United States District Court, W.D. Washington, Tacoma
ORDER ON MOTION FOR LEAVE TO CONDUCT
Theresa L. Fricke United States Magistrate Judge
petitioner, William Womack, moves the Court for an order
allowing him to conduct discovery under Rules 5 and 6 of the
Federal Rules Governing Section 2254 Cases and extend the
time permitted for him to file a reply to the response brief.
Dkt. 12. In a separate order, the Court grants Mr. Womack
additional time to submit his reply arguments by allowing him
to include them in supplemental briefing concerning
exhaustion of state remedies, due in June. Dkt. 15.
Womack fails to show that either expanding the record, or
allowing the parties to conduct discovery, would be
authorized by the Federal Rules Governing Section 2254 at
this time. Therefore, Womack's request to conduct
discovery will be denied.
6(a) of the Rules Governing Section 2254 Cases provides that
a judge may, for good cause, authorize a party to conduct
discovery under the Federal Rules of Civil Procedure and may
limit the extent of discovery. 28 U.S.C. § 2254 Rule
In addition, Rule 5(c) of the Rules Governing Section 2254
. . . The respondent must attach to the answer parts of the
transcript that the respondent considers relevant. The judge
may order that the respondent furnish other parts of existing
transcripts or that parts of untranscribed recordings be
transcribed and furnished. If a transcript cannot be
obtained, the respondent may submit a narrative summary of
28 U.S.C. § 2254 Rule 5(c).
“[a] habeas petitioner, unlike the usual civil litigant
in federal court, is not entitled to discovery as a matter of
ordinary course.” Bracy v. Gramley, 520 U.S.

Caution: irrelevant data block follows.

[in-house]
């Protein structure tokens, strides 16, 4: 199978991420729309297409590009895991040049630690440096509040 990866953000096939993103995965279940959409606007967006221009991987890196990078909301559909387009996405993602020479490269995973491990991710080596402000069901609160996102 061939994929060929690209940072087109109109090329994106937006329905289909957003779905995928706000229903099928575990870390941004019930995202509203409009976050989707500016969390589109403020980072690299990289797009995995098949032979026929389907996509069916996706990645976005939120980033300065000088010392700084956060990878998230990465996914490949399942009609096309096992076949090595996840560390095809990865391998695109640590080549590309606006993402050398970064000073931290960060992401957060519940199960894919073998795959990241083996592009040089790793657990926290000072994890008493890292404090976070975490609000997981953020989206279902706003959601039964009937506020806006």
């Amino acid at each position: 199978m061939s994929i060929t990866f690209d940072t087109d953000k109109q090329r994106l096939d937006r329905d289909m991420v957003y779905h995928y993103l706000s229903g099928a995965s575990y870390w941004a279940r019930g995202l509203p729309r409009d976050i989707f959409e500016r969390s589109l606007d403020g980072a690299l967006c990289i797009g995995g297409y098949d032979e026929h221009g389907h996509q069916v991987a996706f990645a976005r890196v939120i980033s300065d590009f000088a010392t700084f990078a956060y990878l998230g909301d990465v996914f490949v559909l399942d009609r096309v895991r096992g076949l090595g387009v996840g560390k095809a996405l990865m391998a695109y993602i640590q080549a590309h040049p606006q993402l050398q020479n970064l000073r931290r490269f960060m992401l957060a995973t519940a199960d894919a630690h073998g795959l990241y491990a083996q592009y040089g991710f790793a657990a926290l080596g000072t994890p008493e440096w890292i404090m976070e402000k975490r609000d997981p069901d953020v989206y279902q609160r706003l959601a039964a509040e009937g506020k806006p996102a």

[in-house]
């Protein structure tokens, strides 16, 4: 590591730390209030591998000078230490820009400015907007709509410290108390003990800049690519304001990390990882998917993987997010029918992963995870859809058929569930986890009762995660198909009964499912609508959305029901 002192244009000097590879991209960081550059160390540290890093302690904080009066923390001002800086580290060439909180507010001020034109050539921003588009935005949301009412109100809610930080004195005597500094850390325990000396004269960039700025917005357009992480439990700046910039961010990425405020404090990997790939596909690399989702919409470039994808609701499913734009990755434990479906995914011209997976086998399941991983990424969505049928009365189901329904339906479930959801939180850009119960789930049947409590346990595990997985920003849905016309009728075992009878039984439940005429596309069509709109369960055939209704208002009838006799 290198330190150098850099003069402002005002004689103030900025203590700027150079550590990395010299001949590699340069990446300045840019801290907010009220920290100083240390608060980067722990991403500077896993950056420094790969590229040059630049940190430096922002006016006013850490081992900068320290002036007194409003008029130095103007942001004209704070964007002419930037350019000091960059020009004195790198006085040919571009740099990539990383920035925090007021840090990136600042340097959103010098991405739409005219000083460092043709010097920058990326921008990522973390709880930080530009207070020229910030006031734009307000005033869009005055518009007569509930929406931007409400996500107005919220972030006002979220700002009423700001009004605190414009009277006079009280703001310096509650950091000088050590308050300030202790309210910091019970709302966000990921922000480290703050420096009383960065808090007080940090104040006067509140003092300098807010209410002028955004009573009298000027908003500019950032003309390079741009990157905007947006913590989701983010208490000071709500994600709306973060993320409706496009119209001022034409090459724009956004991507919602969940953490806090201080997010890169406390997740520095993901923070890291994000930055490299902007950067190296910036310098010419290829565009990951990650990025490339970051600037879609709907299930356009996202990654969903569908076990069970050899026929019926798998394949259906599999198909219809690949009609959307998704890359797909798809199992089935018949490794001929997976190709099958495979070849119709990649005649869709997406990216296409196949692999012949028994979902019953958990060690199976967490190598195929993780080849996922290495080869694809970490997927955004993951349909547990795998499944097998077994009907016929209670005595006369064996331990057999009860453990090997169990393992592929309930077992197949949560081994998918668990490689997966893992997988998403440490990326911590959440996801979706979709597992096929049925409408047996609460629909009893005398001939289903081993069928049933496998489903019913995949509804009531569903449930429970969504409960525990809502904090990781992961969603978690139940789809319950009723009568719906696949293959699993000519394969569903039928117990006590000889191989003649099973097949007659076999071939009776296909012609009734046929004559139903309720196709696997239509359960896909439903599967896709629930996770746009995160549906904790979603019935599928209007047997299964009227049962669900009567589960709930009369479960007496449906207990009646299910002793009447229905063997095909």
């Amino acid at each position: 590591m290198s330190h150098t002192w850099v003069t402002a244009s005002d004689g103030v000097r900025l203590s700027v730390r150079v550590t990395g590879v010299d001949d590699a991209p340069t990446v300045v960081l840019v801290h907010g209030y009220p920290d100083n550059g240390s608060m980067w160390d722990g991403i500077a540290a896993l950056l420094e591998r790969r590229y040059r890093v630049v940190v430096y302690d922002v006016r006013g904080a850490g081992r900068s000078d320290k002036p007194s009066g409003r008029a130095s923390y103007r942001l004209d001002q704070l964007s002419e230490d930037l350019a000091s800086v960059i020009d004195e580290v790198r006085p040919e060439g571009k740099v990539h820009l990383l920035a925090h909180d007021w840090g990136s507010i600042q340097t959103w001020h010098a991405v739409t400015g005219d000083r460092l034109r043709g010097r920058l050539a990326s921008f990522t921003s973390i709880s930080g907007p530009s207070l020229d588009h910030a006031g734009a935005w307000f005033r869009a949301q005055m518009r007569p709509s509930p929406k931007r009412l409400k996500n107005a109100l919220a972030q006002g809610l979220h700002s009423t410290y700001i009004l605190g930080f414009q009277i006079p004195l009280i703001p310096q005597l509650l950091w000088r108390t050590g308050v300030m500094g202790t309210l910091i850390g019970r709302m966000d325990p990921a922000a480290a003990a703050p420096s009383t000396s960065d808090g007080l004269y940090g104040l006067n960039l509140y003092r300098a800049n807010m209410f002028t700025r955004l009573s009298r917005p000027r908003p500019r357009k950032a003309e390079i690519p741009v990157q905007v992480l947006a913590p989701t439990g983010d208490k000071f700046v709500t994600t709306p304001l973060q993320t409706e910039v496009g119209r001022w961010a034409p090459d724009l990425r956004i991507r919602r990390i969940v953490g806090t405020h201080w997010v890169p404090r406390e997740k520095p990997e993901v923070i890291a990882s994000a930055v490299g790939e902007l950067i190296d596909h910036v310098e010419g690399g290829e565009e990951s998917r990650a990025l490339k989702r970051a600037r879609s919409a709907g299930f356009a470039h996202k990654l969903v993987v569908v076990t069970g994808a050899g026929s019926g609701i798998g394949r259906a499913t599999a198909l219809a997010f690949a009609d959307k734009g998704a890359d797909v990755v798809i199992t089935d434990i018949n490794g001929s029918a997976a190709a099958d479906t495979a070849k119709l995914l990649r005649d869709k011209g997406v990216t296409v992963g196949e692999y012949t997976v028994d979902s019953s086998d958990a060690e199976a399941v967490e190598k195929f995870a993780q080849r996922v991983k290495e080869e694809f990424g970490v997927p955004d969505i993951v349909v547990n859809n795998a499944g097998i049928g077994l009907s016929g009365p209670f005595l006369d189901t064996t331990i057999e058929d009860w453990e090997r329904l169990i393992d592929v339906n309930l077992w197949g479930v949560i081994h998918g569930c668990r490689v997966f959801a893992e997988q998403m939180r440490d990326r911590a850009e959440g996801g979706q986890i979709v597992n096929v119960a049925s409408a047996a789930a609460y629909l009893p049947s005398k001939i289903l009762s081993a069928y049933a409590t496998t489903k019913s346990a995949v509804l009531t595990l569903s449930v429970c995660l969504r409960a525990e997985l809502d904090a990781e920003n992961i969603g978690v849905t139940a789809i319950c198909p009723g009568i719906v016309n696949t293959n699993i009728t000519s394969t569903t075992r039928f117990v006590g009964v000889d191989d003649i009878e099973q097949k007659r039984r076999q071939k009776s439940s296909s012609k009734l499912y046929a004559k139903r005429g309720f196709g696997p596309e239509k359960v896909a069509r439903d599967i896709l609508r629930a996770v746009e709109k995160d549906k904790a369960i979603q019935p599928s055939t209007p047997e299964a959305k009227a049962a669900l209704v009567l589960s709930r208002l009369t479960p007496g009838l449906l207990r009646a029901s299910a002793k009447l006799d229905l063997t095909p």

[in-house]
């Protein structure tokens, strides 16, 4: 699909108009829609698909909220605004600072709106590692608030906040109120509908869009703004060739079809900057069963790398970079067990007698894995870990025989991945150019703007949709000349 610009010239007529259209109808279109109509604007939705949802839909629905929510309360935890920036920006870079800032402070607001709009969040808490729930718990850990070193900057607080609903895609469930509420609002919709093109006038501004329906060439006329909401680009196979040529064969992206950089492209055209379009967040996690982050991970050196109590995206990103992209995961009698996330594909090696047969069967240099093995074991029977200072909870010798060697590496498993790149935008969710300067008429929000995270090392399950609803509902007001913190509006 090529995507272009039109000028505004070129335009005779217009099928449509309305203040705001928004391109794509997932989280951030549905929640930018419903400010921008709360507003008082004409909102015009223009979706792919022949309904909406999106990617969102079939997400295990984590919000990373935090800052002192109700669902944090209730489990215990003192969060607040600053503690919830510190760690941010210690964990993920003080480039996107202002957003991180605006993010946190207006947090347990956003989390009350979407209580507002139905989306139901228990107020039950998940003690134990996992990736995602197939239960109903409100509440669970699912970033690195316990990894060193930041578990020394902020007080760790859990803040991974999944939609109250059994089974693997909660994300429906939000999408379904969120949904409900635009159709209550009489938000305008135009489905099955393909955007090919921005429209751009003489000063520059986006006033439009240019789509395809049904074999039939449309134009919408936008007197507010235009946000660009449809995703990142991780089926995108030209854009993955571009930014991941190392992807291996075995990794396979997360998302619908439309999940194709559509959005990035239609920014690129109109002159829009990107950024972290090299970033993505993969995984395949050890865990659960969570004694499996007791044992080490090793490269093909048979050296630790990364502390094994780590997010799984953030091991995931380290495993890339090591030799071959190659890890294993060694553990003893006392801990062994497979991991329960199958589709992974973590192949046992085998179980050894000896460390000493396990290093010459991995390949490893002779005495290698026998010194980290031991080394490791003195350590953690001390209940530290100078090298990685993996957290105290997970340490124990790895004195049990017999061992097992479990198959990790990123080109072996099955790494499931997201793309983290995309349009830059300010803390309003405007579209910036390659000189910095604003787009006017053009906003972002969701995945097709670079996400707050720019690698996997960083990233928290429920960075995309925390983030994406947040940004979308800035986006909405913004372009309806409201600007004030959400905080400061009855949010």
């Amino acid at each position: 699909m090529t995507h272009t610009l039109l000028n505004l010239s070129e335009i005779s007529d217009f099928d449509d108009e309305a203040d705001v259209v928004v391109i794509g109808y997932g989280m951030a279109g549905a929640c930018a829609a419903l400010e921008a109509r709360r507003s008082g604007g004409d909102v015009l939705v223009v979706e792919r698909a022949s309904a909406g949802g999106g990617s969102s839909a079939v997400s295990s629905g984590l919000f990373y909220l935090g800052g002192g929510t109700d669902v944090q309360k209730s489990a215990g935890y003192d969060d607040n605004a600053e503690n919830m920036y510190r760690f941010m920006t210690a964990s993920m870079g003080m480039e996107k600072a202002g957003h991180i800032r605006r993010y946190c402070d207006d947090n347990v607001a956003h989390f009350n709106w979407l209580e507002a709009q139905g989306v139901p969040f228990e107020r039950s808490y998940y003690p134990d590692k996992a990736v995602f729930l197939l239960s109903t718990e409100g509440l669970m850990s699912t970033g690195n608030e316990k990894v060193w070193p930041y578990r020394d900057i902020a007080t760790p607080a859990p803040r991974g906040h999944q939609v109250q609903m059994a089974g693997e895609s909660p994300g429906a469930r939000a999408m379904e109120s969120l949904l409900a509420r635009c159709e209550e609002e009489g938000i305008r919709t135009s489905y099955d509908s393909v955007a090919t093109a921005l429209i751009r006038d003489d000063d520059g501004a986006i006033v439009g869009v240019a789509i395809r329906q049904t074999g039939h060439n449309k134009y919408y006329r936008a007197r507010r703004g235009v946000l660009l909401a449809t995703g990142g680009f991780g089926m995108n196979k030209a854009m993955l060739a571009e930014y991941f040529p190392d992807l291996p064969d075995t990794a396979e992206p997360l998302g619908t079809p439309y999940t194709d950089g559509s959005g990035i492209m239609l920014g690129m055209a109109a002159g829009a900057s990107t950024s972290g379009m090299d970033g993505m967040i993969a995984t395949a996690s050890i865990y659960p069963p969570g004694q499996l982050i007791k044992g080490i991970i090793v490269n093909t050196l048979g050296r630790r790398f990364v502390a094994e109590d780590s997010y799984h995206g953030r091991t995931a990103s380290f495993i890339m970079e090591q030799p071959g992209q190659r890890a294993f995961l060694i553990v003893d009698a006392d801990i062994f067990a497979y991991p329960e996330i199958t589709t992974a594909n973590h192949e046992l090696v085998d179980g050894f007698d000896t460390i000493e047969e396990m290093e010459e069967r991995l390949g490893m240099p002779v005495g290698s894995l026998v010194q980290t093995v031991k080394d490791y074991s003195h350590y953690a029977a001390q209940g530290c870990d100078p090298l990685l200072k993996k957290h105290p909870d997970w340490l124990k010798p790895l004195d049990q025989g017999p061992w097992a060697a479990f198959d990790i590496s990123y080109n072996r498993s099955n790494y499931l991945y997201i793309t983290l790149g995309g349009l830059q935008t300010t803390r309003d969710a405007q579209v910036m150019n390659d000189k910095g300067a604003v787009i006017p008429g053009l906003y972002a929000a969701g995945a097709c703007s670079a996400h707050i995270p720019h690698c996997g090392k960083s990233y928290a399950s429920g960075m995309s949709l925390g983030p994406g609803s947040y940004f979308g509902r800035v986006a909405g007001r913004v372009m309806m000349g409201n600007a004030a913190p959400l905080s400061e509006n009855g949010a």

899, 904 (1997). Discovery is properly limited in habeas
corpus because it “is not the trial itself but a
collateral attack upon a standing conviction.”
Austad v. Risley, 761 F.2d 1348, 1355 n.4 (9th Cir.
claim has been adjudicated on the merits by a state court, a
federal habeas petitioner must overcome the limitation of
§ 2254(d)(1) on the record that was before that state
court.” Cullen v. Pinholster, 563 U.S. 170,
184 (2011). If the state courts did not adjudicate a claim on
the merits, this Court may receive new evidence only if the
petitioner satisfies the requirements of § 2254(e)(2).
Pinholster, 563 U.S. at 185-86.
before introducing new evidence on an adjudicated claim, the
petitioner must show that the state court made an
unreasonable application of federal law or made an
unreasonable determination of facts based on the record
before it. 28 U.S.C. § 2254(d)(1); Gulbrandson v.
Ryan, 738 F.3d 976, 993 (9th Cir. 2013) (noting
Pinholster “effectively precludes federal
evidentiary hearings” on claims adjudicated on the
merits). And before introducing new evidence on an
un-adjudicated claim, the petitioner must show by clear and
convincing evidence that, but for constitutional error, no
reasonable fact finder would have found the petitioner
guilty. 28 U.S.C. § 2254(e)(2)(B).
Womack seeks the transcripts of pretrial hearings at which he
objected to the State's proffered testimony and asserted
his speedy trial right. He attaches as exhibits to his motion
appellate court records showing his diligence in attempting
to obtain the transcripts. Dkt. 12, Attachment 1.
separate order, this Court ordered the parties to submit
supplemental briefing on whether Womack exhausted each of his
claims by fully and fairly raising the facts and federal law
concerning each claim in state court. Dkt. 15.
claims in Womack's petition have been exhausted in state
court, then to introduce new evidence in federal court,
Womack must show that the state court unreasonably applied
federal law or unreasonably determined facts based on the
record before it. See Gulbrandson, 738 F.3d at 993;
see also Harmless v. Lazzaraga, No. 2:14-cv-00223
JAM DB, 2017 U.S. Dist. LEXIS 102374, at *8 (E.D. Cal. June
29, 2017) (unpublished) (deferring decision on new evidence
until after court decides § 2254(d) issues); see
also Scales v. Uttecht, No. 12-5082 RJB/JRC, 2012 WL
4849053, at *1-2 (W.D. Wash. Oct. 11, 2012),
aff'd, 550 Fed.Appx. 399 (9th Cir. 2013)
(unpublished) (“Although under Rule 5(c), this Court
‘may order that the ...